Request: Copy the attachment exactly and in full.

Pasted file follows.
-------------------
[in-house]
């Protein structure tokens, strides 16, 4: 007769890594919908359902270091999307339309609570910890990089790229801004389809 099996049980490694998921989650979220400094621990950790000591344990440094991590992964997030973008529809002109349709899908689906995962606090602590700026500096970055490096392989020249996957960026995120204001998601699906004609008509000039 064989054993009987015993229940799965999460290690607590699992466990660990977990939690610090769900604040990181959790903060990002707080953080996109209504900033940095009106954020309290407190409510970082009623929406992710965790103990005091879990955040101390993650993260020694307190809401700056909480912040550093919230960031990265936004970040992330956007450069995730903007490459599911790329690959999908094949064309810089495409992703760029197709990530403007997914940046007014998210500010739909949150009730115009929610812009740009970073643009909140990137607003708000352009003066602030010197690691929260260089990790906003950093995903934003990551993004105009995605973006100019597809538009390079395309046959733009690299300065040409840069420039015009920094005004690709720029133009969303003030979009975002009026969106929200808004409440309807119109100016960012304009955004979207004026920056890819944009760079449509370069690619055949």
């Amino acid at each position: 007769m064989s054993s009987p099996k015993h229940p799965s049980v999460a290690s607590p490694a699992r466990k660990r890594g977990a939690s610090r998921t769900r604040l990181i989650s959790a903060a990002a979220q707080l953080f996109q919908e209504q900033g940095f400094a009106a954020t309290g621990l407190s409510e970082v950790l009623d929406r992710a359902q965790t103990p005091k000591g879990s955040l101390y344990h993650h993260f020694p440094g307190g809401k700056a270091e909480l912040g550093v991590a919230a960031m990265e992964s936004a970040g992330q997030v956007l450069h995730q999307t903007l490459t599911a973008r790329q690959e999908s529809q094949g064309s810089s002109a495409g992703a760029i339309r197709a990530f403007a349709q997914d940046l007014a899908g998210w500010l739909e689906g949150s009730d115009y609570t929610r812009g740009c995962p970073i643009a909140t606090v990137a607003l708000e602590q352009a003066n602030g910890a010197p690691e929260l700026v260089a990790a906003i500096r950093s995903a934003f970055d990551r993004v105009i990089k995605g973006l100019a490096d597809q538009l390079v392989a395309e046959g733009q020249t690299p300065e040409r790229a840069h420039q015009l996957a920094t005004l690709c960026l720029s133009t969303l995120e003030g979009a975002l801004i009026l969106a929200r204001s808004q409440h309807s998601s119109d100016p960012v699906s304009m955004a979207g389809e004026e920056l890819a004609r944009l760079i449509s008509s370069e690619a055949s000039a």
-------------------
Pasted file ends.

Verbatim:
[in-house]
């Protein structure tokens, strides 16, 4: 007769890594919908359902270091999307339309609570910890990089790229801004389809 099996049980490694998921989650979220400094621990950790000591344990440094991590992964997030973008529809002109349709899908689906995962606090602590700026500096970055490096392989020249996957960026995120204001998601699906004609008509000039 064989054993009987015993229940799965999460290690607590699992466990660990977990939690610090769900604040990181959790903060990002707080953080996109209504900033940095009106954020309290407190409510970082009623929406992710965790103990005091879990955040101390993650993260020694307190809401700056909480912040550093919230960031990265936004970040992330956007450069995730903007490459599911790329690959999908094949064309810089495409992703760029197709990530403007997914940046007014998210500010739909949150009730115009929610812009740009970073643009909140990137607003708000352009003066602030010197690691929260260089990790906003950093995903934003990551993004105009995605973006100019597809538009390079395309046959733009690299300065040409840069420039015009920094005004690709720029133009969303003030979009975002009026969106929200808004409440309807119109100016960012304009955004979207004026920056890819944009760079449509370069690619055949």
């Amino acid at each position: 007769m064989s054993s009987p099996k015993h229940p799965s049980v999460a290690s607590p490694a699992r466990k660990r890594g977990a939690s610090r998921t769900r604040l990181i989650s959790a903060a990002a979220q707080l953080f996109q919908e209504q900033g940095f400094a009106a954020t309290g621990l407190s409510e970082v950790l009623d929406r992710a359902q965790t103990p005091k000591g879990s955040l101390y344990h993650h993260f020694p440094g307190g809401k700056a270091e909480l912040g550093v991590a919230a960031m990265e992964s936004a970040g992330q997030v956007l450069h995730q999307t903007l490459t599911a973008r790329q690959e999908s529809q094949g064309s810089s002109a495409g992703a760029i339309r197709a990530f403007a349709q997914d940046l007014a899908g998210w500010l739909e689906g949150s009730d115009y609570t929610r812009g740009c995962p970073i643009a909140t606090v990137a607003l708000e602590q352009a003066n602030g910890a010197p690691e929260l700026v260089a990790a906003i500096r950093s995903a934003f970055d990551r993004v105009i990089k995605g973006l100019a490096d597809q538009l390079v392989a395309e046959g733009q020249t690299p300065e040409r790229a840069h420039q015009l996957a920094t005004l690709c960026l720029s133009t969303l995120e003030g979009a975002l801004i009026l969106a929200r204001s808004q409440h309807s998601s119109d100016p960012v699906s304009m955004a979207g389809e004026e920056l890819a004609r944009l760079i449509s008509s370069e690619a055949s000039a």